Massage & Diving
As you can see, there is no clear sense of what massage might do and this effect would likely vary depending on dive profiles and intensity of the massage. We should note that massage has not been confidently associated with any of the cases of DCS that have come to us, and we are not aware of any study done to address this question. The clearest piece of advice is that deep tissue massage should probably be avoided, so that the potential of post-dive pain and diagnostic confusion are minimized.
Dr. Nick Bird MD.
An interesting one, ha ha, do you mind if I share it in my blog?
There seems to be a tendency in the medical profession to advise against things as the default action when they actually do not have a clue. Why not just admit that nothing is known and refrain entirely from giving advice? This would be a more intellectually honest response.
I'm here to back up NOT getting a massage. I've dived before, never remotely getting vertigo or nausea. Yesterday I did three dives & had an hour long massage. Woke up in the middle of the night to extreme vertigo (room spinning like crazy) and committed 5 times. It immediately made sense to me as a nurse & I knew it had to be the massage causing those blood gases to create chaos.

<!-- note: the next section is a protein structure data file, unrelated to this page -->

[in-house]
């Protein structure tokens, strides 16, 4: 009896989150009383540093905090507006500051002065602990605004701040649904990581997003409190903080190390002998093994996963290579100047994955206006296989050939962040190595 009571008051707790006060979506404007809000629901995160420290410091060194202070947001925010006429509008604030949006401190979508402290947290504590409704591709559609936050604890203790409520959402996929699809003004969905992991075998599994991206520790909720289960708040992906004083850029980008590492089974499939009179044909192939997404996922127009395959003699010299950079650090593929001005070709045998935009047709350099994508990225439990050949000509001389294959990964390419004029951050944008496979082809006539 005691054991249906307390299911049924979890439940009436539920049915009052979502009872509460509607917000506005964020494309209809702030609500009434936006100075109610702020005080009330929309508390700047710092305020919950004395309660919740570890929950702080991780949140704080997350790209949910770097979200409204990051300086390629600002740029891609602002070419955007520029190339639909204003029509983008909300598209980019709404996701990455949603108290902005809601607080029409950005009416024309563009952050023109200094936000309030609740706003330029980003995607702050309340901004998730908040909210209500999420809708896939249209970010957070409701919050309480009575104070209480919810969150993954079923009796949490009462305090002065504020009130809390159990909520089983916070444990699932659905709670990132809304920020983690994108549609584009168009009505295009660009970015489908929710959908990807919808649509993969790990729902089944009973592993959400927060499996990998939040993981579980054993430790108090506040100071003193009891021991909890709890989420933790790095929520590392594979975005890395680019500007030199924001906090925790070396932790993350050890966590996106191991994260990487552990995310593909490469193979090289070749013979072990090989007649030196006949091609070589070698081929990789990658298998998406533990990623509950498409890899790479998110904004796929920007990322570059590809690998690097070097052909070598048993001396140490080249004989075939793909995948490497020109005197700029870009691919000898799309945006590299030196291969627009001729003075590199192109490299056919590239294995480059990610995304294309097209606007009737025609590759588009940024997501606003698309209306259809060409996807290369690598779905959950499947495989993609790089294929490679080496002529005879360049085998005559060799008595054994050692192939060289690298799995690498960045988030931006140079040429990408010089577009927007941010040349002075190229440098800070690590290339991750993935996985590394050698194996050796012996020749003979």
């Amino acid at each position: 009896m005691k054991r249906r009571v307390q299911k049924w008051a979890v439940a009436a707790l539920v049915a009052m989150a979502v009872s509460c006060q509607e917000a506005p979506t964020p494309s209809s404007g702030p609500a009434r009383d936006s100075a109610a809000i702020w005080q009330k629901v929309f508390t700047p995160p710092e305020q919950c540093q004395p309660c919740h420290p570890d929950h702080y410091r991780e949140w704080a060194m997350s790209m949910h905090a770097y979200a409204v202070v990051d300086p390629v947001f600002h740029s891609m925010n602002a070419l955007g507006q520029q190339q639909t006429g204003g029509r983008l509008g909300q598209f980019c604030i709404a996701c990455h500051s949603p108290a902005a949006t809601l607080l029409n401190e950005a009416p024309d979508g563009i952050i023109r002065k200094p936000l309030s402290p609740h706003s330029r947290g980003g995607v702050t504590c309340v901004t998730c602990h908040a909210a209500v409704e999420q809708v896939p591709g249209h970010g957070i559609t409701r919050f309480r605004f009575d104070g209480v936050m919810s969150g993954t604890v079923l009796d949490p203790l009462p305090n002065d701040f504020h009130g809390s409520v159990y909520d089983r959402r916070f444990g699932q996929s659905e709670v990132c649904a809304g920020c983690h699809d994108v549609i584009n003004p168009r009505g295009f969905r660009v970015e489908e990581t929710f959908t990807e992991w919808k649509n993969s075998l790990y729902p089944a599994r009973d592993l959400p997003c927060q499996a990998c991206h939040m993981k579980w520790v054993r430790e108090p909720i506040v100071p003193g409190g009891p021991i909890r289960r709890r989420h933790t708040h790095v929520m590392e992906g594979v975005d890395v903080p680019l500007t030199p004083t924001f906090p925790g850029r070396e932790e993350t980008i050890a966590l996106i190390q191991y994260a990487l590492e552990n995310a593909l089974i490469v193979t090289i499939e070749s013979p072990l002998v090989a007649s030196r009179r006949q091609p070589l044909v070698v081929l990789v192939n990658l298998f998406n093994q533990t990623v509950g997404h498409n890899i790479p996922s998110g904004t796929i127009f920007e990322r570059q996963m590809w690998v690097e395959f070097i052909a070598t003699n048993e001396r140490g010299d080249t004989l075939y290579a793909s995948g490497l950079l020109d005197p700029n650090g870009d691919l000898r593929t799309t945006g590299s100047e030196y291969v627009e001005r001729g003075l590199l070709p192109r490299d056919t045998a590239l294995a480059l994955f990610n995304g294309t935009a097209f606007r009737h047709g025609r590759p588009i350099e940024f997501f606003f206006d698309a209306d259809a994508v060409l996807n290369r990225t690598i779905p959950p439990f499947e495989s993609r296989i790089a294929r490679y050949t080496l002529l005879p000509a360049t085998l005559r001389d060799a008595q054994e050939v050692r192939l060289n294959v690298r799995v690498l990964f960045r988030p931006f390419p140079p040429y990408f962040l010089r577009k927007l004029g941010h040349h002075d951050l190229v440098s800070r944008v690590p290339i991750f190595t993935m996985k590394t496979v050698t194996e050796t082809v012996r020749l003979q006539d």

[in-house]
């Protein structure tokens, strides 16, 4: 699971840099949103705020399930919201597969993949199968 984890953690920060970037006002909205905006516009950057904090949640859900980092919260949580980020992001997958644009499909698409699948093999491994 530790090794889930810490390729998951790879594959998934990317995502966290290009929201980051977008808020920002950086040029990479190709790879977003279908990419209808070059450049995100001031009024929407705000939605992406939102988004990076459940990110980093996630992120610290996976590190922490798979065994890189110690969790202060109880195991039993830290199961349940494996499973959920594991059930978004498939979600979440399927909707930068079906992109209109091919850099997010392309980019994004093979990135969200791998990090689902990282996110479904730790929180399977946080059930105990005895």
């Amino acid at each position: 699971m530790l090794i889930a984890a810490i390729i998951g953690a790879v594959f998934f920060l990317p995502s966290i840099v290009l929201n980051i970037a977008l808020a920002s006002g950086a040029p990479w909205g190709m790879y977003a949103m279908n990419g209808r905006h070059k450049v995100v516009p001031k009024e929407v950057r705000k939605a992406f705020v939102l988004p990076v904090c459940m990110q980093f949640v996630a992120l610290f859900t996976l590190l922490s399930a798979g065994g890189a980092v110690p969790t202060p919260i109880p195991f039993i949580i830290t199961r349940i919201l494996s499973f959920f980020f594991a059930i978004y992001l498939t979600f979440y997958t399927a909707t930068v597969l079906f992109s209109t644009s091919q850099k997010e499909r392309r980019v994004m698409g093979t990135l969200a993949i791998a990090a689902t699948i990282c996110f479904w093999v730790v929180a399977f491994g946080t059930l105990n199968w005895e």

Diving since 1995 with thousands of dives. The last 2 years I have been diving 3 times a week. During the ascension of my last night dive I got vertigo and fog. I was thinking but couldn't act and needed help on the boat. Our dive profile was 31% Oxygen on a 24m dive for 40min nothing we haven't done before. In the morning still had dizziness and shortness of breath. The only thing I did different was the morning before the night dive had a deep tissue massage to release some neck and back tension. I have never had this feeling before.. almost feels like altitude sickness when I am climbing mountains.